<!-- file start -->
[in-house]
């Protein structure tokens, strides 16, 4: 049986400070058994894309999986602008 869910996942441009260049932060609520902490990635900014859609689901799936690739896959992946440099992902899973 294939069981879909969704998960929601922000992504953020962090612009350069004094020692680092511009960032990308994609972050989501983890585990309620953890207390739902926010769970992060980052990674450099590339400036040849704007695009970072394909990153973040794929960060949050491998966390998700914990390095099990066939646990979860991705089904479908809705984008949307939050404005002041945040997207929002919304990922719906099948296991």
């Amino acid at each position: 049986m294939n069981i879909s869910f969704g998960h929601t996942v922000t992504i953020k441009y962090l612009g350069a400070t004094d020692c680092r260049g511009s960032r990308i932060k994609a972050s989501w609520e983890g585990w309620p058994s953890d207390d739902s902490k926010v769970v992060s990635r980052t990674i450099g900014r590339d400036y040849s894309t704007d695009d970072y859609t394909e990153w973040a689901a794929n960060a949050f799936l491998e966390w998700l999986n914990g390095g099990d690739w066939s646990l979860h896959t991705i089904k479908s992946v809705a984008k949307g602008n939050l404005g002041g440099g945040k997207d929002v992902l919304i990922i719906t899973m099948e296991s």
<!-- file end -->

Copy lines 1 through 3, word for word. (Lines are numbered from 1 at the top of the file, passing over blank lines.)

[in-house]
């Protein structure tokens, strides 16, 4: 049986400070058994894309999986602008 869910996942441009260049932060609520902490990635900014859609689901799936690739896959992946440099992902899973 294939069981879909969704998960929601922000992504953020962090612009350069004094020692680092511009960032990308994609972050989501983890585990309620953890207390739902926010769970992060980052990674450099590339400036040849704007695009970072394909990153973040794929960060949050491998966390998700914990390095099990066939646990979860991705089904479908809705984008949307939050404005002041945040997207929002919304990922719906099948296991």
């Amino acid at each position: 049986m294939n069981i879909s869910f969704g998960h929601t996942v922000t992504i953020k441009y962090l612009g350069a400070t004094d020692c680092r260049g511009s960032r990308i932060k994609a972050s989501w609520e983890g585990w309620p058994s953890d207390d739902s902490k926010v769970v992060s990635r980052t990674i450099g900014r590339d400036y040849s894309t704007d695009d970072y859609t394909e990153w973040a689901a794929n960060a949050f799936l491998e966390w998700l999986n914990g390095g099990d690739w066939s646990l979860h896959t991705i089904k479908s992946v809705a984008k949307g602008n939050l404005g002041g440099g945040k997207d929002v992902l919304i990922i719906t899973m099948e296991s």